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not with judgment. “ Sunday," said he, '" was a heavy day to me when I was a boy. My mother confined me on Sundays, and made me read “ The Whole Duty of Man;" from a great part of which I could derive, no instruction. When, for instance, I read the chapter on theft, which, from infancy, I had been taught was wrong, I was no more convinced that theft was wrong than before; so there was no accession of knowledge. A boy should be introduced to such books, by having his attention directed to the arrangement, to the style, and other excellencies of composition, that the mind, being thus engaged by an amusing variety of objects, may not grow weary.” That which is read without pleasure is not often recollected, nor infixed by conversation; and, therefore, in a great measure, drops from the memory.'. Yet the practice of being cheated into learning our duties by the ornaments of style, by means of which error may be equally inculcated, is liable to many objections.

He communicated to Mr Boswell the following account of “ the first occasion of his thinking in earnest of religion. I fell into an inattention to religion, or an indifference about it, in my ninth year. The church at Lichfield, in which we had a seat, wanted reparation; so I was to go and find a seat in other churches ; and having bad eyes, and being awkward about this, I used to go and read in the fields on Sunday. This habit continued till my fourteenth year; and still I find a great reluctance to go to church. I then became a sort of lax talker against religion, for I did not much think about it; and this lasted till I went to Oxford, where it would not be suffered. When at Oxford, I took up Law's “ Serious Call to a Holy Life,” expecting to find it a dull book (as such books generally are), and perhaps to laugh at it. But I found Law quite an over-match for me *. And this was the first occasion of my thinking in earnest of religion, after I became capable of rational inquiry.”

* In a letter from Miss Hill Boothby to Johnson, dated 1755, is the following passage : “ Have you read Mr Law, not cursorily, but with attention? I wish you

Serious impressions of religion, from partioular incidents, it is certain, have been experienced by many pious persons ; though it must be acknowledged, that weak minds, from an erroneous supposition that no man is in a state of grace who has not felt a particular conversion, have, in some cases, brought a degree of ridicule upon them; a ridicule of which it is inconsiderate or unfair to make a general application. How seriously Johnson was impressed with a sense of religion from this time forward, appears from the whole tenor of his life and writings. Religion was the predominant object of his thoughts ; though he seems not to have attained all the tranquillity and assurance in his practice of its duties that are so earnestly to be desired. His sentiments, upon points of abstract virtue

would consider him; “ His appeal to all that doubt, &c.” I think the most clear of all his later writings; and in recommending it to you, I shall say no more or less than what you will see he says in his Advertisement to the Reader.A few days before her death, 1756, he writes to her, “ I have returned your Law; which, however, I earnestly intreat you to give me.” Annals, Appendix, p. 140.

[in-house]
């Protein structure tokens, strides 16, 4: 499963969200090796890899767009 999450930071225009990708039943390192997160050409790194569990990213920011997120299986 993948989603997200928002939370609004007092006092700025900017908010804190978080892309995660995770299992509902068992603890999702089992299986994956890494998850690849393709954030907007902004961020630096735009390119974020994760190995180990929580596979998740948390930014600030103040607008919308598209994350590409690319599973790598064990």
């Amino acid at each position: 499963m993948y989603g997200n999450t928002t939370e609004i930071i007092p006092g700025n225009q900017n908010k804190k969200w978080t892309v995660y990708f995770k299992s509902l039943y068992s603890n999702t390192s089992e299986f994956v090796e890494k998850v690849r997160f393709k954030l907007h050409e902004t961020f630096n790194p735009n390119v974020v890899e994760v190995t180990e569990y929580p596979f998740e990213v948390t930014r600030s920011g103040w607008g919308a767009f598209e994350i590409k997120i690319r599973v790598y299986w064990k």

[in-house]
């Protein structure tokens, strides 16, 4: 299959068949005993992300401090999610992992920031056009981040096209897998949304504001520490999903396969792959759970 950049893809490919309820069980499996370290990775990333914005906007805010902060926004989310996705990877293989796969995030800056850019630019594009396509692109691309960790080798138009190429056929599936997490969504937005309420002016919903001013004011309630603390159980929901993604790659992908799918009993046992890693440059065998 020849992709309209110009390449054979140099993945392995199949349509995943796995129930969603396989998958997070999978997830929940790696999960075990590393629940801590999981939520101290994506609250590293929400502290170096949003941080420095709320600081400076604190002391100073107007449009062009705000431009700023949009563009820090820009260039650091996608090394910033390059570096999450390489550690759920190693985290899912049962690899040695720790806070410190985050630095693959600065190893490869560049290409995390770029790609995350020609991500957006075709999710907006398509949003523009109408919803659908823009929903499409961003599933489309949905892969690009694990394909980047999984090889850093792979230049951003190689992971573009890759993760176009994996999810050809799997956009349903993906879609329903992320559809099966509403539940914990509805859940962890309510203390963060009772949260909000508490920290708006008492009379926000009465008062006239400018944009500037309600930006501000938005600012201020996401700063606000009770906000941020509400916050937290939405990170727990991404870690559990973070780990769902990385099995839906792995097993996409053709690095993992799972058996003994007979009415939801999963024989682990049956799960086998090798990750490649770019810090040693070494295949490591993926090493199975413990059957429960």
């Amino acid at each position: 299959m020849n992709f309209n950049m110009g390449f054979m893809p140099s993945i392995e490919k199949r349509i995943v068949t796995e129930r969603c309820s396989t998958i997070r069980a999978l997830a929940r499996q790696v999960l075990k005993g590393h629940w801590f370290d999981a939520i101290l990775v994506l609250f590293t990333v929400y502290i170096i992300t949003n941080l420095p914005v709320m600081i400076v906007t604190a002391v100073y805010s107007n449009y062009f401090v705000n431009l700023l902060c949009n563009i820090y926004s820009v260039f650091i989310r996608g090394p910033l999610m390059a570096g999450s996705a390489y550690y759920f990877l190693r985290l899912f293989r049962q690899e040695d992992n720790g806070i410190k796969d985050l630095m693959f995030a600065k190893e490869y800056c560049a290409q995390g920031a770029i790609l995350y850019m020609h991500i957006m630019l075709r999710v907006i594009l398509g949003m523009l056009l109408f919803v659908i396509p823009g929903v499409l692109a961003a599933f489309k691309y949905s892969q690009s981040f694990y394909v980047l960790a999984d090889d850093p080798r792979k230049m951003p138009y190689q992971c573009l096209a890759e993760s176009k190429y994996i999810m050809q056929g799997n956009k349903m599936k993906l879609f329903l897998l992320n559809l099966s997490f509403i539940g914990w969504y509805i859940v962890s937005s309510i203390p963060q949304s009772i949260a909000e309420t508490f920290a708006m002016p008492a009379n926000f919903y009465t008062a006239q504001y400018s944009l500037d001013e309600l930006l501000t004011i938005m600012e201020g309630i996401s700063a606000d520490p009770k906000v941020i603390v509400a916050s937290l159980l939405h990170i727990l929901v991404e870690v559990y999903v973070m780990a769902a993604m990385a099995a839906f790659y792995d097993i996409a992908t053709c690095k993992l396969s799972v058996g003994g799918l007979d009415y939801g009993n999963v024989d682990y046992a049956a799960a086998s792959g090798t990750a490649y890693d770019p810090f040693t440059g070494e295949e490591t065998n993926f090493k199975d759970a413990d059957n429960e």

and rectitude, were in the highest degree elevated and generous; but he was unfortunate enough to have the sublimity of his mind degraded by the hypochondriacal propensities of his animal constitution. The serenity, the in. dependence, and the exultation of religion, were sentiments to which he was a stranger, He saw the Almighty in a different light from what he is represented in the purer page of the gospel ; and he trembled in the presence of Infinite Goodness. Those tenets of the church of England, which are most nearly allied to Calvinism, were congenial to his general feelings; and they made an early impression, which habit confirmed, and which reason, if ever exerted, could not efface. At the latter part of his life these terrors had a considerable effect; nor was their influence lost, till disease had weakened his powers, and blunted his feelings.

The year following, 1730, Mr Corbet left the university; and his father, to whom, according to Sir John Hawkins, he trusted for support, declined contributing any farther to

Johnson's maintenance, than paying for his commons. His father's business was by no means lucrative. His remittances, consequently, were too small even to supply the decencies of external appearance; and the very shoes that he wore were so much torn, that they could no longer conceal his feet. So jealous, however, was be of appearing an object of eleemosynary contribution, that a new pair having been placed at his door, by some unknown hand, he flung them away with indignation.

While thus oppressed by want, he seems to have yielded to that indifference to fame and improvement, which is the offspring of despair. “ He was generally seen,” says Bishop Percy, · “ lounging at the college gate, with a circle of young students round him, whom he was entertaining with wit, and keeping from their studies, if not spiriting them up to rebellion against the college discipline, which, in his maturer years, he so much extolled.” The account of his conduct given by Dr Adams, who was his nominal tutor for some time be-

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